The Queen of the Sea pulled the cork out of the bottle, and sniffed the wine. “When your entire reputation comes from a song, it helps to use it from time to time,” she said. “Besides, it’s the start of a new year, and song is just one of the ways people celebrate.” She lifted the bottle to her mouth, and took a drink.
“I suggest pacing yourself,” Ila’Mun said. “We won’t reach the enemy for another hour or two. Do you really think you can keep up this act for that long?”
The Queen of the Sea put the cork back into the bottle, and shook her head. “I won’t be the only one aboard this ship acting,” she said. “Distribute wine throughout the crew, and make sure they know what we’re doing. There are many ships sailing with us to Irata, but their captains are uncertain of our resolve. The world is watching the Queen of the Sea as we head toward our first challenge, and I intend to make certain they never forget this day.”
“Is wine before battle such a good idea?” Ila’Mun asked.
“Just enough to limber up the crew,” the Queen of the Sea advised. “Make sure everyone knows if I find anyone drunk during the battle, I will personally throw them off the ship.”
“I will tell them,” Ila’Mun said, “but perhaps a level of tolerance is advisable. I’d hate to lose a valuable crewmember because she inadvertently paid more attention to the contents of her bottle than battle.”
“Very well,” the Queen of the Sea agreed. “Make the threat, but I won’t actually carry through. Besides, if this goes well, I expect we’ll have reinforcements very quickly.”
The ship turned toward the land south of them, and began bobbing up and down the waves with a rolling motion instead of cutting through them. As the Queen of the Sea grasped a rope to keep her steady, she turned to look toward the stern of the ship. Her crew was busy preparing for the battle. Several of the nearby ships in her fleet seemed to be waiting for orders or a signal to learn what was happening before taking any action. The Queen of the Sea decided it was time for the rest of the fleet to learn her intent. “Hoist the colors, raise all banners high; we’ll liven the mid-morning sky. The enemy fears, as battle nears, the Queen of the Seas’ battle cry!”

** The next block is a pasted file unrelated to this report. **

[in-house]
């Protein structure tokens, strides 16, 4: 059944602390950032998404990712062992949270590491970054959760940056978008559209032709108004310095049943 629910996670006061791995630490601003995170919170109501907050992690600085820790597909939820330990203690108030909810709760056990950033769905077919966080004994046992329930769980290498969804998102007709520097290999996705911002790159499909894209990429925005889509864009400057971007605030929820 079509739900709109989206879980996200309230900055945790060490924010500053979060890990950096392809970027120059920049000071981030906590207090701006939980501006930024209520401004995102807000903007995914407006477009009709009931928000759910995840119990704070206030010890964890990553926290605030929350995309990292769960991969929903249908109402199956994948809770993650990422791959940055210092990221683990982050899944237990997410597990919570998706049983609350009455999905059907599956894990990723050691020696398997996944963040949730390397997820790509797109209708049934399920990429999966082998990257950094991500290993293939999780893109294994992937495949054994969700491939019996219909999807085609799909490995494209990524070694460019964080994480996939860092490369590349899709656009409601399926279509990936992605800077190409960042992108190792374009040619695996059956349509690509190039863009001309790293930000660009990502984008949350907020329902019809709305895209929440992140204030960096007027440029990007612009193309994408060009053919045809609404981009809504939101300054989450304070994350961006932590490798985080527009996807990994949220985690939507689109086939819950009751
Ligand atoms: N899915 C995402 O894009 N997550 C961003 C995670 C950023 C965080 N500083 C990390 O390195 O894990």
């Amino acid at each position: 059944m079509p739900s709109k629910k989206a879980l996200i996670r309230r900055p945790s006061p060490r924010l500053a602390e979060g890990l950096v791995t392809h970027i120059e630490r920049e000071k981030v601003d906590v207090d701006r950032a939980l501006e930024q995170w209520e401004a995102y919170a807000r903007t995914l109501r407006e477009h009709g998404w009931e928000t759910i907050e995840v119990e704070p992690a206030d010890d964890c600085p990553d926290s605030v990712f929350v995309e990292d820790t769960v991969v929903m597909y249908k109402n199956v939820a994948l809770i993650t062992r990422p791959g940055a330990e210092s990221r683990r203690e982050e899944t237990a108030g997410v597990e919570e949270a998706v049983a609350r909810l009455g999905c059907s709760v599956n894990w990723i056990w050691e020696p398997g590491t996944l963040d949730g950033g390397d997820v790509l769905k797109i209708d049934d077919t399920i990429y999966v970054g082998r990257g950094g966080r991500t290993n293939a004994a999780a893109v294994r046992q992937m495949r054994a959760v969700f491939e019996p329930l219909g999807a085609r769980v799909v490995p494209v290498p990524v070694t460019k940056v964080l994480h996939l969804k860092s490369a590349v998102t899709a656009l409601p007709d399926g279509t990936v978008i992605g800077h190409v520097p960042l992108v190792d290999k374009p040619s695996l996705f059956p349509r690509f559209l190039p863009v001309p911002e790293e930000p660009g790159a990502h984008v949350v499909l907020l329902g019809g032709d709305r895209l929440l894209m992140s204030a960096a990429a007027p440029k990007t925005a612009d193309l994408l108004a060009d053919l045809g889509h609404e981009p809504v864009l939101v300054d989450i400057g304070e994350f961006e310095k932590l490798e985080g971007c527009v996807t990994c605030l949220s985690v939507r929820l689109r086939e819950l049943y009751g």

“I love how you manage to do that with the rhyming,” Ila’Mun admitted. “I don’t think I could do that even if I had time to plan what I would say.”
The Queen of the Sea grinned. “It’s one of the requirements to captain a ship or command a fleet. Have you ever wondered why there are so few captains on each ship? You’ll find plenty of crew with the experience or knowledge, but it’s rare you’ll find a tongue with colorful eloquence. A slow wit and a dull tongue can keep a ship on course, but it’s the quick wit and sharp tongue that keeps the ship together.”
“Why not get a jester?” Ila’Mun joked.
“Because I’m so much better,” the Queen of the Sea replied flamboyantly. “I don’t think any jester could send someone walking off the plank.”
“I’d better make sure everyone is prepared for battle,” Ila’Mun decided. She turned, and walked toward the stern of the ship, stopping to talk to several crewmembers along the way.
The Queen of the Sea looked across the waves at the rest of the fleet. Her ships already realized her intent, and were following close behind. The royal navy and the other random pirates she’d managed to coax into supporting her were still holding back without so much as a sign that they noticed anything happening. “It’s only morning, but they’re probably too preoccupied to notice,” she said to herself.
The ship buzzed with activity. The small banner used to identify her ship at sea was coming down. Taking its place at the top of the mast was a larger banner, a massive flag she only raised for battle or special occasions. There would be no mistaking the Queen of the Sea during this battle. The crew was also raising a line strung with every signal flag on the ship, an action that was usually a maritime tradition reserved for movements in friendly waters. By raising the banners for battle, she hoped to demonstrate her resolve and intent to win at all costs. It was no longer possible to signal a retreat or surrender.
Looking across the seas to the south, the Queen of the Sea could now see the enemy ships just off the coast. They appeared to be positioning for battle, so they knew she was coming. It was time to live up to the rumors and songs of the Queen of the Sea’s terror and storm. “Hang up the smoke pots upon every spar. We’ll darken the sky near and far. It’s the Queen of the Sea they know they should flee, or find their ships starting to char.”